With Halloween just around the corner, it can be tough for busy parents to find the time to brainstorm a creative costume. Often, it’s tempting to just head to a big box store and purchase a ready-made getup from off the shelf.
However, Halloween expenses can add up, and store-bought costumes also can be kind of boring and forgettable.
So, here are five fun and easy costume ideas for Halloween.
To make some of these costumes, you may need:
- Glue gun
- Double-sided tape
- Electrical or black tape
1) Gumball Machine
A fun, unusual and unforgettable costume, a gumball machine is a great way to make memories when as you spend an evening trooping around the neighborhood in search of Halloween treats.
It takes about 2 hours to create.
- Paint a plastic soda bottle cap with silver paint. With a hot-glue gun, glue to red hat.
- Cut a 5 out of black craft foam and glue to pants leg.
- Cut hood and sleeves off a clear raincoat; put on backward (snaps in back). Use a 30-inch piece of elastic as a belt; blouse coat over it.
- Blow up 20 multicolored balloons halfway. Put in through back of coat. Snap up coat.
- Cut off excess, if any.
2) Bubble Bath
This costume also makes use of light, vibrant colors to create a cheery atmosphere on Halloween night. It takes about an hour to make.
- Cut a hole in the bottom of an inflatable baby rubber ducky bathtub. Leave at least 2 inches for the rim.
- On the remaining bottom rim, punch two holes near the front and back. To make the suspenders from wide ribbon, measure your child from shoulder to waist and multiply by 2; cut two lengths of ribbon to that size.
- Thread through the holes, knotting the ends underneath to secure.
- Blow up 15 white balloons and attach them with double-stick tape inside the tub and to the sides to make it look like bubbles are overflowing.
Accessorize with bath poufs as hair accessories, and you’re ready to go out trick-or-treating!
3) Raining Cats and Dogs
This costume is fun, and takes about an hour to make.
- Find a child-size transparent umbrella.
- Use stencils to trace cats and dogs (about 15 of each) onto black felt.
- Cut out the cats and dogs, and, keeping about 8 in reserve, glue to the outside of the umbrella.
- Use a needle and white thread to dangle the remaining cutouts to the edge of the umbrella, as though they were drops of rain.
Wear with a raincoat and boots, and spend the night knocking on doors in search of candy.
4) Spaghetti and Meatballs
An offbeat and memorable costume, this takes about 3 hours to make. You’ll need a lightweight aluminum pot for this costume.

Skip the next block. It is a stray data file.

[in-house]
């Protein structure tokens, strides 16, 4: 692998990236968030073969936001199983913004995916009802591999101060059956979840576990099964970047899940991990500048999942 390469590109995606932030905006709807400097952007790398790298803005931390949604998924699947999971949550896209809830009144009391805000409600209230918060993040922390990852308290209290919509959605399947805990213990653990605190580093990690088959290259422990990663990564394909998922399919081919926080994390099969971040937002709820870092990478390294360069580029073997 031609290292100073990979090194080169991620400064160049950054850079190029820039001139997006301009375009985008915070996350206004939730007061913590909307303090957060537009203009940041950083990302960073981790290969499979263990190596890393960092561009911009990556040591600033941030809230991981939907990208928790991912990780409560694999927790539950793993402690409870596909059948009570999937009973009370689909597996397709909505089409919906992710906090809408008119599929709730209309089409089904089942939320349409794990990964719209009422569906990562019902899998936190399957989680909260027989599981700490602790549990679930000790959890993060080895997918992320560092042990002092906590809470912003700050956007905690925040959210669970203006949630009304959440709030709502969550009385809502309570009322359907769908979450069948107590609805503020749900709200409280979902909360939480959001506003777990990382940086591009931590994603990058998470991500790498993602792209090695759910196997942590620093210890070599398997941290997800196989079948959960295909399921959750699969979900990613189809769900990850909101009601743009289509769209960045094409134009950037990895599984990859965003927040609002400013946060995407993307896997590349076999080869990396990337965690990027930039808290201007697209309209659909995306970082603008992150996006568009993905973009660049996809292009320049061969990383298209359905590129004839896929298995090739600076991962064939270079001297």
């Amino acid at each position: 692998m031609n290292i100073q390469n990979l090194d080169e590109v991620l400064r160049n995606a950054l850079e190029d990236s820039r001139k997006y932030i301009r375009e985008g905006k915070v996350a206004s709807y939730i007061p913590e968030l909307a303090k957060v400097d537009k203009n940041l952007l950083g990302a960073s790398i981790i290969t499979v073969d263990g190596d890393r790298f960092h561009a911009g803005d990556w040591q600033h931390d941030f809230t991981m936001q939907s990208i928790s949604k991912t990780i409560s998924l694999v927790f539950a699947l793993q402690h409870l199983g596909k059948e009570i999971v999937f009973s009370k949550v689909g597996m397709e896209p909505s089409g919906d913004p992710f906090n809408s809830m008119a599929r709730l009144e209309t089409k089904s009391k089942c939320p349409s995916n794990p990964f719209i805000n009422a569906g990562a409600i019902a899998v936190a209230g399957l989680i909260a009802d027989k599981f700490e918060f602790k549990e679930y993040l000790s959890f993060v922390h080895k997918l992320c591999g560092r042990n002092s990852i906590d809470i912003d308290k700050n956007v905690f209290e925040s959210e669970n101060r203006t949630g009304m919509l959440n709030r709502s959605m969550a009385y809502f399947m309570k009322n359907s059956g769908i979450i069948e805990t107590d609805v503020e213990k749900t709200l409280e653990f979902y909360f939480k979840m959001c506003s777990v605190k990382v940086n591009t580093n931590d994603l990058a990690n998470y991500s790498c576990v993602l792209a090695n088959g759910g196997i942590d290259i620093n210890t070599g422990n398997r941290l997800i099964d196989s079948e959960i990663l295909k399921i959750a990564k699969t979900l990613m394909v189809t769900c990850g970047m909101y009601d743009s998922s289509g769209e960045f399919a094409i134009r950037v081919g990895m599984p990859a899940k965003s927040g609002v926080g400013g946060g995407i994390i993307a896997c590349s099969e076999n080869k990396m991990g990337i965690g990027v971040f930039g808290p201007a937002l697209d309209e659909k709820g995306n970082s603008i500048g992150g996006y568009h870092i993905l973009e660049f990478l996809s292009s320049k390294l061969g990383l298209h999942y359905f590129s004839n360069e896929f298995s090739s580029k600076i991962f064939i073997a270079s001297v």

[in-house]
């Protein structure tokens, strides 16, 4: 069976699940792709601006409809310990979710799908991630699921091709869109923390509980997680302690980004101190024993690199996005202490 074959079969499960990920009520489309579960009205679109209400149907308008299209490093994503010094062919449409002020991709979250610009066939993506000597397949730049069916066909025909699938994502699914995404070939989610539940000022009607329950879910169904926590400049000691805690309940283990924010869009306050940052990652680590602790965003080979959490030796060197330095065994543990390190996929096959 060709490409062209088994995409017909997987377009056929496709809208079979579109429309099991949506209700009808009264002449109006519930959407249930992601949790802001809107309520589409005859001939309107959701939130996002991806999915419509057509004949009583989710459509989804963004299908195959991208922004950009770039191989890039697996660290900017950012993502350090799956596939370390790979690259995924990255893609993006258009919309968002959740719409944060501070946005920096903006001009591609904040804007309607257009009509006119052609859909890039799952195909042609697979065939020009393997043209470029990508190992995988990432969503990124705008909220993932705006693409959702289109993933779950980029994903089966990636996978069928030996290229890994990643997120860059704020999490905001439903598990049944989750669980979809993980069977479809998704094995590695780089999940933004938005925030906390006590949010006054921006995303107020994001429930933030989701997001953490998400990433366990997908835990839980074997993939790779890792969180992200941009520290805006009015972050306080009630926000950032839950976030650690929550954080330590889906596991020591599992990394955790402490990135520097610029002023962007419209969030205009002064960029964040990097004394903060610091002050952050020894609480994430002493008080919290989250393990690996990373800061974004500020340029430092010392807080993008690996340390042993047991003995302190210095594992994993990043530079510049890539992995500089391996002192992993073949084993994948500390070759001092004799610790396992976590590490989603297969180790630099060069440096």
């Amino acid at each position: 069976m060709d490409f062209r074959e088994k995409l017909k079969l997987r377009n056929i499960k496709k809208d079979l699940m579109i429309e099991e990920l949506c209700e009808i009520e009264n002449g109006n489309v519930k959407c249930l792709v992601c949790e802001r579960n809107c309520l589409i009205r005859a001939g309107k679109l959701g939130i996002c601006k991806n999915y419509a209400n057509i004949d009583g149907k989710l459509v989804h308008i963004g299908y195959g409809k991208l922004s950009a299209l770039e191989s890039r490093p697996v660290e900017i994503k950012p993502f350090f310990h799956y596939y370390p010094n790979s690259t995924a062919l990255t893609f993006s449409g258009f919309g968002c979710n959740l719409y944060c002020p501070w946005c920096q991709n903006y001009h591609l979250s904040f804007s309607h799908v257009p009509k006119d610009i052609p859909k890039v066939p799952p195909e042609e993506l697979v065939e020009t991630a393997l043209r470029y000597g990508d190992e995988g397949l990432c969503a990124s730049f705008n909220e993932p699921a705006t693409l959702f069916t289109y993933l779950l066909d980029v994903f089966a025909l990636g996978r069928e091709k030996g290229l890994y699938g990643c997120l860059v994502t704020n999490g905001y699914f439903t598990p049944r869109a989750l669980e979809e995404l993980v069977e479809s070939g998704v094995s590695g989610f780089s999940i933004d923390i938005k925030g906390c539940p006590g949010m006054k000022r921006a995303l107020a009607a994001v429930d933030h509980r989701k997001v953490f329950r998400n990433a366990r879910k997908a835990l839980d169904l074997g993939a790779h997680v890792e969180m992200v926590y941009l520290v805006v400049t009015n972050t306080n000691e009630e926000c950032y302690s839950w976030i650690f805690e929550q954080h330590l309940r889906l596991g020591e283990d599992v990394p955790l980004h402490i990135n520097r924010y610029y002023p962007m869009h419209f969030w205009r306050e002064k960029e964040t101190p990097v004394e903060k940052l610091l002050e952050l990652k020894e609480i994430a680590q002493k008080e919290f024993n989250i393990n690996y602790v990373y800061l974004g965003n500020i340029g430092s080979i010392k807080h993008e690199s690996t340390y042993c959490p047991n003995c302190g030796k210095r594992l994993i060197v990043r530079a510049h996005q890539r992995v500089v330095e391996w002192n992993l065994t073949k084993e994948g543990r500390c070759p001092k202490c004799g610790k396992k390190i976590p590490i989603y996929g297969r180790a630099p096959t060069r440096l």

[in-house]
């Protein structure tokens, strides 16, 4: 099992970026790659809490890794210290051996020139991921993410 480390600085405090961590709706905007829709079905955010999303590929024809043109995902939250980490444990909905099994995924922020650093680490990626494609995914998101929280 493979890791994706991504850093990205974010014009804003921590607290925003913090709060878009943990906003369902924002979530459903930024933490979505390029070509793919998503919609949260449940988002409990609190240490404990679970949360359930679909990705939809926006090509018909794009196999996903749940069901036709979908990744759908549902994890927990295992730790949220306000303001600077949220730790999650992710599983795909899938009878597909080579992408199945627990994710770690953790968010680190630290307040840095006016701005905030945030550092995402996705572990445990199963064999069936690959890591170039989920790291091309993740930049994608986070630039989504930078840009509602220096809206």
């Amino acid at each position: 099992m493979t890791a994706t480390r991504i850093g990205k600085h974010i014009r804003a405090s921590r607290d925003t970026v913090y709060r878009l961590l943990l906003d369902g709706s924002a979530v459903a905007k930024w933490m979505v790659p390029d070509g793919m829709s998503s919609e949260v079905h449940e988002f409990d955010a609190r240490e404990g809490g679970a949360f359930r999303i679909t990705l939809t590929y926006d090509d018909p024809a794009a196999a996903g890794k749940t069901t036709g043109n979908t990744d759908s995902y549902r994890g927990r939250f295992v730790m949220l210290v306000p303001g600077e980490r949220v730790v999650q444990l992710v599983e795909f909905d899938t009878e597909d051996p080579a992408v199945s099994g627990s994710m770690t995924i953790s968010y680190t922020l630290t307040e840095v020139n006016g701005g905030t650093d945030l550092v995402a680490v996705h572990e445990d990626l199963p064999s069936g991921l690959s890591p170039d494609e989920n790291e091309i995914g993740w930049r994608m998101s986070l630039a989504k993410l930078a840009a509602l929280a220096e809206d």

- Cut a hole for the head in the center of a red-checkered tablecloth (or 1.25 yards of 45-inch-wide red-checkered fabric) so that it can be worn like a poncho.
- Cut 1/2 skein f off-white yarn into spaghetti-length pieces. With a hot-glue gun, glue them in swirls and bunches to a large, sturdy paper plate.
- Paint 8 small styrofoam balls with brown acrylic paint to resemble meatballs. Let dry, then glue 4 or 5 balls to top of spaghetti.
- Mix brown and red acrylic paint to make a tomato-sauce color; drip that over meatballs and spaghetti. Smear a little on the side of a small pot.
- Glue the plate to the front of the tablecloth.
- Glue remaining meatballs to tablecloth where you like.
- Glue some strands of yarn to the pot “hat.”
Tie under chin if needed to keep pot on head.
5) Rubik’s Cube
An offbeat and somewhat complicated Halloween costume, this takes about 2 hours to make.
- Cut holes for the head and arms in a square box (we used a 16 by 16-inch). Cut the flaps off the open end so that child can pull the finished cube over head.
- With craft glue, glue four 8 1/2 by 11-inch sheets of green paper to one side. Repeat with blue, orange, yellow and red paper on other sides. (You may need more if you use a larger box than we did.)
- Create the squares with black electrical tape.
Wear some dark clothes (be sure to bring a flashlight so motorists can see you!), and you’re set!
Is Halloween Celebrated in Turks and Caicos?
“Is Halloween celebrated in the Caribbean?” is one of the questions our concierge gets asked a lot at this time of year. The answer? “It’s complicated.”
Halloween itself is generally not observed in Caribbean culture, which can be quite religious. More than 90 per cent of people in the Turks and Caicos identify as Christian, compared to the more secular United States.
For this reason, and also because Turks and Caicos is a British Overseas Territory, with many British rather than American traditions, Halloween is not as much a part of the culture as on the mainland.
Celebrating Halloween in Turks and Caicos
Still, Halloween starting to be observed in Turks and Caicos each year, making a late-October or early-November holiday in Turks and Caicos great for families.
Different resorts host Halloween celebrations each year, and events for families are typically held in and around the Bight neighborhood, just off central Grace Bay Beach.